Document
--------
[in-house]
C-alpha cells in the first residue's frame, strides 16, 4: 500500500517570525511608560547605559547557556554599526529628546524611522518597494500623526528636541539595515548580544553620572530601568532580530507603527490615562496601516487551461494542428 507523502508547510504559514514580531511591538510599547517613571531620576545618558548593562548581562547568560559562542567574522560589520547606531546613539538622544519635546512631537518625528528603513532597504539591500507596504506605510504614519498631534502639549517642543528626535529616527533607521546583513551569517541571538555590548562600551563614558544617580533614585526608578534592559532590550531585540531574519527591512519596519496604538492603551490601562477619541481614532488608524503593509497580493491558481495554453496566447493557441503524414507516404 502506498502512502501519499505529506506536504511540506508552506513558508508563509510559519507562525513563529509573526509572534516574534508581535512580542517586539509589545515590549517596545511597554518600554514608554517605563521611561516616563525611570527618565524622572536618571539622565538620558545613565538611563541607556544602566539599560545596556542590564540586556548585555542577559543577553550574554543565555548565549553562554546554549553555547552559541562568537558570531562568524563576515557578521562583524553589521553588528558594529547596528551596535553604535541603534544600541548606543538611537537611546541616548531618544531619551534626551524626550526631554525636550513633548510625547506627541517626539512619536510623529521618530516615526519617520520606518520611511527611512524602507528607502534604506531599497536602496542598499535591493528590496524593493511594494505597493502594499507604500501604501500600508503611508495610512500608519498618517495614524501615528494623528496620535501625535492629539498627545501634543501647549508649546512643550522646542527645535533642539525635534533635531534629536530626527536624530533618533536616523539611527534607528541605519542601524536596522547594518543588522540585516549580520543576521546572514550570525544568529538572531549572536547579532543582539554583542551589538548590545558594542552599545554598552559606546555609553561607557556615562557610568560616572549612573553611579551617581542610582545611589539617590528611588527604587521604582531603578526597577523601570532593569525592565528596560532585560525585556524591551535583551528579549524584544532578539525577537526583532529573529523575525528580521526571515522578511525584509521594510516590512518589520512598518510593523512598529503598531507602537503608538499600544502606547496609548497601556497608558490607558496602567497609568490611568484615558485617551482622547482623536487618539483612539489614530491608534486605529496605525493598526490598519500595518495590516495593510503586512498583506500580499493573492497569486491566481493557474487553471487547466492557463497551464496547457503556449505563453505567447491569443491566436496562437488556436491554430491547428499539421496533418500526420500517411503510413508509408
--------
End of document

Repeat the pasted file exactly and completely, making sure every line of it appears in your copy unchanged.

[in-house]
C-alpha cells in the first residue's frame, strides 16, 4: 500500500517570525511608560547605559547557556554599526529628546524611522518597494500623526528636541539595515548580544553620572530601568532580530507603527490615562496601516487551461494542428 507523502508547510504559514514580531511591538510599547517613571531620576545618558548593562548581562547568560559562542567574522560589520547606531546613539538622544519635546512631537518625528528603513532597504539591500507596504506605510504614519498631534502639549517642543528626535529616527533607521546583513551569517541571538555590548562600551563614558544617580533614585526608578534592559532590550531585540531574519527591512519596519496604538492603551490601562477619541481614532488608524503593509497580493491558481495554453496566447493557441503524414507516404 502506498502512502501519499505529506506536504511540506508552506513558508508563509510559519507562525513563529509573526509572534516574534508581535512580542517586539509589545515590549517596545511597554518600554514608554517605563521611561516616563525611570527618565524622572536618571539622565538620558545613565538611563541607556544602566539599560545596556542590564540586556548585555542577559543577553550574554543565555548565549553562554546554549553555547552559541562568537558570531562568524563576515557578521562583524553589521553588528558594529547596528551596535553604535541603534544600541548606543538611537537611546541616548531618544531619551534626551524626550526631554525636550513633548510625547506627541517626539512619536510623529521618530516615526519617520520606518520611511527611512524602507528607502534604506531599497536602496542598499535591493528590496524593493511594494505597493502594499507604500501604501500600508503611508495610512500608519498618517495614524501615528494623528496620535501625535492629539498627545501634543501647549508649546512643550522646542527645535533642539525635534533635531534629536530626527536624530533618533536616523539611527534607528541605519542601524536596522547594518543588522540585516549580520543576521546572514550570525544568529538572531549572536547579532543582539554583542551589538548590545558594542552599545554598552559606546555609553561607557556615562557610568560616572549612573553611579551617581542610582545611589539617590528611588527604587521604582531603578526597577523601570532593569525592565528596560532585560525585556524591551535583551528579549524584544532578539525577537526583532529573529523575525528580521526571515522578511525584509521594510516590512518589520512598518510593523512598529503598531507602537503608538499600544502606547496609548497601556497608558490607558496602567497609568490611568484615558485617551482622547482623536487618539483612539489614530491608534486605529496605525493598526490598519500595518495590516495593510503586512498583506500580499493573492497569486491566481493557474487553471487547466492557463497551464496547457503556449505563453505567447491569443491566436496562437488556436491554430491547428499539421496533418500526420500517411503510413508509408